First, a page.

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What Is Metastatic Breast Cancer

Seed And Soil Hypothesis

What is the Treatment for Metastatic Breast Cancer?

The “seed and soil” hypothesis states that specific organs harbor metastases from one type of cancer by stimulating their growth better than other types of cancer. This interaction is dynamic and reciprocal, since cancer cells modify the environment they encounter. Tumor embolus = seed and Target organ = soil.

Metastatic Breast Cancer Is Terminal

Metastatic breast cancer cant be cured and it is terminal. One thing I didnt know when I was first diagnosed is that breast cancer can only kill you if you have metastatic breast cancer, says Rosen, who explains that if your cancer remains in the breast, the tumor can be removed, but metastatic means it has spread outside the breast.

MBC is almost like a different disease than early-stage breast cancer, adds Ann Silberman, 60, from Sacramento, California, who was diagnosed in 2009. We are going to die. Our concerns are much different from those of a person who has a treatment that will be over . Someone in an earlier stage may worry about losing their hair which is understandable but they will return to their normal life at some point.

People with metastatic breast cancer expect to be on treatment for the rest of their lives. I dont think everyone understands that, Silberman says. I still get, When will your treatment be over? Well, its never going to be over.

How Do Breast Cancer Cells Spread Around The Body

Breast cancer cells travel through the body like any other cancer cells. Firstly, cancer cells can invade neighbouring healthy tissue. Following this, the cancer cells then invade local lymph nodes or blood vessels.

When breast cancer spreads to the axillary lymph nodes this is still a relatively early stage of metastasis, and potentially curable.

The cancer cells will typically travel through the lymphatic system or blood vessels to other distant parts of the body.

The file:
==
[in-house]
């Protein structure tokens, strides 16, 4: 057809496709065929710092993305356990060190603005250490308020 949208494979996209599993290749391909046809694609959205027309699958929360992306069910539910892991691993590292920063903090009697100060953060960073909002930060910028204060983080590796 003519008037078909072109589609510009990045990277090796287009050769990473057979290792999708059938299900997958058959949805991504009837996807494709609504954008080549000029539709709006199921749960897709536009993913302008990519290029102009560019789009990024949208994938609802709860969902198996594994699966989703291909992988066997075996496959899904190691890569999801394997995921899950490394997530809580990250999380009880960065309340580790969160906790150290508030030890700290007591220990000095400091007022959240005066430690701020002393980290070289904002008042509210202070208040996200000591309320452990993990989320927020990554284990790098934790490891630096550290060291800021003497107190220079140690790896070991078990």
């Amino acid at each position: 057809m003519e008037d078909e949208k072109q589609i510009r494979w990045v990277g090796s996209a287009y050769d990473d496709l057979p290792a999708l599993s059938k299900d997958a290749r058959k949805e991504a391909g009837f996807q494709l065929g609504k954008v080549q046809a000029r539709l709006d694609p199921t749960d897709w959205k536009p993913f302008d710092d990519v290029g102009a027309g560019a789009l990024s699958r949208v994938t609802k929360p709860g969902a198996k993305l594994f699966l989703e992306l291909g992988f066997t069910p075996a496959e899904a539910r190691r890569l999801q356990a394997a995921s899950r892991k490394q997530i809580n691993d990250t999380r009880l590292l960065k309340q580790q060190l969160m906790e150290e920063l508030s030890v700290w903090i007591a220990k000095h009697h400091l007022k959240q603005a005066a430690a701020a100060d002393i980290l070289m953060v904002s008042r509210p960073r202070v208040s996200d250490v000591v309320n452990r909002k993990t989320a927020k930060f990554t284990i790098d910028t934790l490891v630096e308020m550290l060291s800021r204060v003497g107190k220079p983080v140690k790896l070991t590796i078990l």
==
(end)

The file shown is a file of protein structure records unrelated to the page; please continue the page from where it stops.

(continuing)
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Symptoms Of Breast Cancer Metastasis To Liver

Metastatic breast cancer may grow silently in the body while you are completely unaware. Early on in metastatic liver cancer there might not be any signs or symptoms to alert you. As the cancer grows, you may experience liver swelling. This may cause the following symptoms:

  • Bloating of your abdomen
  • Mass on upper right abdomen
  • Fever, chills, sweats
  • Confused thinking

Knowing the early symptoms can help you find and treat breast cancer that has metastasized to the liver early on and slow the progression of the disease.

How And Where Does Mbc Spread

Metastatic Breast Cancer

The process starts with a mutation, or error in a normal cells DNA. The DNA error results in cancer cells that reproduce at a very fast rate. The cancer cells spread and highjack healthy cells. In time, new cancer cells move into the bloodstream or the lymphatic system, traveling to other areas in the body. The large vessels become narrow and end in small capillaries, where the cancer cells lodge before dividing and moving into surrounding tissue. Then, at the new location, they take over healthy cells and form a mass. The new tumor, or mass, can grow its own blood vessels to sustain continuing growth and spread.